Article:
Feasibility Study - University of Washington

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1 University of Washington Computer Science & Engineering II: Feasibility Study Office of the University Architect in the Office of Planning & Budgeting FALL 2014 College of Engineering

2 University of Washington Computer Science & Engineering Feasibility Study Office of the University Architect I n the Office of Planning & Budgeting College of Engineering FALL 2014 The following people are thanked for their contributions to this report. The College of Engineering/Computer Science Hank Levy, Ed Lazowska, Dawn Lehman, Tracy Erbeck, the CSE Staff and Faculty Office of the University Architect in the Office of Planning & Budgeting Rebecca Barnes, Lyndsey Cameron Capitol Projects Office Eric Smith Facilities Services John Chapman LMN Architects Dean Clark, Mary Anne Smith, George Shaw, Mark Reddington The Robinson Company

3 Table of Contents 1. Introduction - Overview 1-2 2. Site Vicinity 3-16 3. Site Analysis 17-25 4. Program 25-30 5. Building Concept Design 31-40 6. Cost Estimate 41-42 7. Appendix 43-45

4 1. Introduction Introduction - Overview The purposes of this study are: develop a building Center is now substantially short of current program for a second computer science building, to program needs; the space deficiency becomes define a site development program and maximize its more critically acute when considering the capacity on the preferred site (see Site Identification consistent rate of program growth. The Study Fall 2014), to assess the possible future department has grown significantly at every level development of the vicinity so the project (undergraduate students, graduate students, development does not prevent future opportunities, faculty, staff, postdocs, industry partners, etc.) to and to evaluate options for realizing the program on meet the high demand in the region for CSE the preferred site. graduates and research. This study defines CSE Computer Science and Engineering (CSE) program needs based on current uses and ranks among the top ten programs in the nation, projected growth over a ten-year horizon. both at the graduate and undergraduate levels. The While the sheer need for additional CSE space is program is engaged in a broad range of research the driving force behind this study, other important and interdisciplinary initiatives that produce far- influences include the increasingly interdisciplin- reaching educational and economic benefits to the ary nature of the computer science programs, the university, region and state. The program is overall campus need for instructional space, and currently largely housed in the Paul G. Allen Center the need for space to accommodate undergraduate for Computer Science & Engineering, which opened CSE student needs. The concept identified in this in 2003 and quickly became a model for new study supports the evolving interdisciplinary nature computer science buildings across the nation. of CSE programs through open and interconnected Due to the success of the CSEs educational and floors that mix office space, study space and flexible research initiatives, the amount of space in the Allen laboratory space. Allen Center Atrium Paul G. Allen Center Page 1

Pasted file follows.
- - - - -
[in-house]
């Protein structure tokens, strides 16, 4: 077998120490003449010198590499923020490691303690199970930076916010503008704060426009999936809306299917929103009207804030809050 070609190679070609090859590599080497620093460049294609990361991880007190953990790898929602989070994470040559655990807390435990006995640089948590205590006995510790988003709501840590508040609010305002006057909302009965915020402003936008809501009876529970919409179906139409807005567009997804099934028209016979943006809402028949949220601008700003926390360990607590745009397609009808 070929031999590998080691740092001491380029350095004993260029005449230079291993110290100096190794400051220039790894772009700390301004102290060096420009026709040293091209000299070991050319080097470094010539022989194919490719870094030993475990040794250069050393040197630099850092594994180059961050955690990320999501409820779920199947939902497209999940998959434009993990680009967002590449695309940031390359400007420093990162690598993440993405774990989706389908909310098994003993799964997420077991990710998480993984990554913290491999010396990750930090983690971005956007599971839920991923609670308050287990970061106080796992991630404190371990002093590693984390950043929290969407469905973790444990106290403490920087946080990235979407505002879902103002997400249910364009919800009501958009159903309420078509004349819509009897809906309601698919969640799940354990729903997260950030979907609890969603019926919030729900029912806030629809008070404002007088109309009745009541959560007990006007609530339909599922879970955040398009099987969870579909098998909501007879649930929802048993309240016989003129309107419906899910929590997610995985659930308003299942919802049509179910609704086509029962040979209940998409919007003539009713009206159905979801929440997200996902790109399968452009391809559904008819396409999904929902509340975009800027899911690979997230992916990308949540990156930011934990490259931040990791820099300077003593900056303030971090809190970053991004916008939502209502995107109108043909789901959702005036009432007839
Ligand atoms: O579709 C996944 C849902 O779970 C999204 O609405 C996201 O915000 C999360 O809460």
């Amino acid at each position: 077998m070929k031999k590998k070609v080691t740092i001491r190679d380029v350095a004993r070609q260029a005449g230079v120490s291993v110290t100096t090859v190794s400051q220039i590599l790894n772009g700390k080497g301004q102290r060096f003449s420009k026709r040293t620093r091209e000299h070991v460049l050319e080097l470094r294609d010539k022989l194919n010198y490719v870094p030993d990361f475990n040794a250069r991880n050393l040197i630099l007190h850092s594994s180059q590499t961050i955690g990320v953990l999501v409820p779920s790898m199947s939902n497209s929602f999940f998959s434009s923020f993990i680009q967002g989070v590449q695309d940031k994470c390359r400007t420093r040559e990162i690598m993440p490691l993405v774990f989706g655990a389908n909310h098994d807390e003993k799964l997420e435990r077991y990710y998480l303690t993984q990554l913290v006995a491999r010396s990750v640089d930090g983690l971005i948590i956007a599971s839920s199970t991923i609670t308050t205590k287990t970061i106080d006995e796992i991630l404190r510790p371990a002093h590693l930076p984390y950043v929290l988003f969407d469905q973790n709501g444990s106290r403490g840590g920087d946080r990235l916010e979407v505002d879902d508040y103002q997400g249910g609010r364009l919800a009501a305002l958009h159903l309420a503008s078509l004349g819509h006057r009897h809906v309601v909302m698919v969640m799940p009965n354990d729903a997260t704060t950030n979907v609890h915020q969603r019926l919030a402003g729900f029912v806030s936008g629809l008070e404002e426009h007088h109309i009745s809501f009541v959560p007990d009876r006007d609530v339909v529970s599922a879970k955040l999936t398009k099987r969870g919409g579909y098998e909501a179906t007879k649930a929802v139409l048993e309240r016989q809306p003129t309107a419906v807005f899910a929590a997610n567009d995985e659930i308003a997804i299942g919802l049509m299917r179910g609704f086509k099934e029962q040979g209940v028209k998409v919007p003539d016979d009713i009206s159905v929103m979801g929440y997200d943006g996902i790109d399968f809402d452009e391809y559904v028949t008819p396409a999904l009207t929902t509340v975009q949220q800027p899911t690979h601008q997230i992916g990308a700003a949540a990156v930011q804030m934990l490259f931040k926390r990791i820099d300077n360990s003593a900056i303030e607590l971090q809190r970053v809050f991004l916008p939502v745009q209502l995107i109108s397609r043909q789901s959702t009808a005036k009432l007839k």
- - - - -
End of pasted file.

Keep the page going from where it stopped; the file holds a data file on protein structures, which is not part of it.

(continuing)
5 1. Introduction - Overview The essential program spaces for education, re- The existing Allen Center atrium is a signature space search, and industry collaboration activities will drive for the department and it is envisioned that the atri- the future evolution of engineering facilities. Connec- um will continue to be the center of the department, tions with the high tech community are strengthened with primary administrative functions remaining in with the inclusion of an events space and additional the Allen Center. These shared spaces create a need office space for industry and interdisciplinary collab- for the two buildings to be strongly linked and in orators. Undergraduate programs are enhanced with close proximity to each other to maintain the inclusion of new open computer labs, instruc- departmental continuity. tional space and student commons that are fully inte- grated with the overall building activity. Locating the new facility on the preferred site makes it possible to maintain the cohesiveness of New program spaces seek to compliment and en- this department across two buildings. This location hance the existing Allen Center by providing func- creates an opportunity to enhance a campus open tions that are either insufficient or non-existent in space along a major pedestrian route, to create ADA the Allen Center. In addition to new research and access from the Burke Gilman Trail to Stevens Way faculty office space to accommodate growth, events and to make a strong link between the Allen Center space and classrooms are designed to be shared and the new facility. with the existing facility. Allen Center Atrium Event Page 2